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A Beginner's Guide To Composting

Keep it ~green~ in 2018.

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Buckle up, y'all, because I'm about to hit ya with some sizzlin' stats: The Environmental Protection Agency (EPA) found that food scraps and yard waste currently make up 20-30% of what we throw away β€” and could be composted instead of piling up at a landfill.

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When all of that organic waste arrives at a landfill, it's buried under heaps and heaps of garbage, decomposing without exposure to oxygen, which causes it to release methane, a harmful and potent greenhouse gas.

If you're curious about composting, but have questions like, WTF is it? How is it different from recycling? And Do I need to own several cows to do it? I'm here to help.

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🎢 I'm not a teacher, baby, but I can teach ya somethin' 🎢 β€”BeyoncΓ©/me

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1. OK, so, WTF is it?

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Composting is collecting a pile of organic materials, like food scraps and yard waste, that eventually decompose into a soil-like substance that's used to help plants grow.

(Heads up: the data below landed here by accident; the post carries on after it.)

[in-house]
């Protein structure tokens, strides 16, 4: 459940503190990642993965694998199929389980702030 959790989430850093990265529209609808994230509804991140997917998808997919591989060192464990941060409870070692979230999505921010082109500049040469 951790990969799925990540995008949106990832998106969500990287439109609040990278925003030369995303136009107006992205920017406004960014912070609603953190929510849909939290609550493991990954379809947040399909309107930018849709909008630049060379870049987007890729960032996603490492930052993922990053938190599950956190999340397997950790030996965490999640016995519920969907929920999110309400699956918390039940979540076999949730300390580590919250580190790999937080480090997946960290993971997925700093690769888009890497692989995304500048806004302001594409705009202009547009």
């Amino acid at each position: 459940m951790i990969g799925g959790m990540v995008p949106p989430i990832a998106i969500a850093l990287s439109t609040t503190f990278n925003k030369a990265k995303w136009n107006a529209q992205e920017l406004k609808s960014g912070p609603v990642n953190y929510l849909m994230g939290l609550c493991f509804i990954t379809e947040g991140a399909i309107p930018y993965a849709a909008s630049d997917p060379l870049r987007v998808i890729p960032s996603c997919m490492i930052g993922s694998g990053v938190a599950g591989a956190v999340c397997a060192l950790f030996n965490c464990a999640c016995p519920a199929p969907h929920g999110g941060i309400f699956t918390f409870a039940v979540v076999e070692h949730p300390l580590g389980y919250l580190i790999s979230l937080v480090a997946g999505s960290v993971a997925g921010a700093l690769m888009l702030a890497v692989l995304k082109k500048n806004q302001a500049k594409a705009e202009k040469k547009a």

When you properly compile those food scraps and yard waste, microorganisms in the pile break them down and ~transform~ them into a substance that's fluffy, dark, and full of nutrients, similar to soil. That fluffy substance can then be used as mulch in a garden or for potting plants.

2. And what are the benefits?

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Don't even get me started on the benefits of composting!!! JK, please get me started. Composting enriches soil, reduces the need for chemical fertilizers, sparks the production of beneficial bacteria that break down organic matter, reduces methane emissions from landfills, and lowers your carbon footprint.

3. What should I add to my compost pile? Can you break it down for me? (LOL get it?)

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According to the EPA, all compost piles need three basic ingredients:

β€’ Browns (e.g. dead leaves, branches, twigs)

β€’ Greens (e.g. grass clippings, vegetable waste, fruit scraps, coffee grounds)

β€’ Water (you know what water is)

Here's a full list of everything you can toss on your compost pile:

β€’ Fruits and vegetables

β€’ Eggshells

β€’ Coffee grounds and filters

β€’ Tea bags

β€’ Nut shells

β€’ Shredded newspaper

β€’ Cardboard

β€’ Paper

β€’ Yard trimmings

β€’ Grass clippings

β€’ Houseplants

β€’ Hay and straw

β€’ Leaves

β€’ Sawdust

β€’ Wood chips

β€’ Cotton and wool rags

β€’ Dryer and vacuum cleaner lint

β€’ Hair and fur

β€’ Fireplace ashes

4. So, is this even for me?

IFC

It might seem like composting is just for serious gardeners, farmers, and characters on Portlandia, but whether you live somewhere with a backyard or in a small city apartment like yours truly, you πŸ‘ can πŸ‘ do πŸ‘ it πŸ‘.

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5. Tell me about composting outside!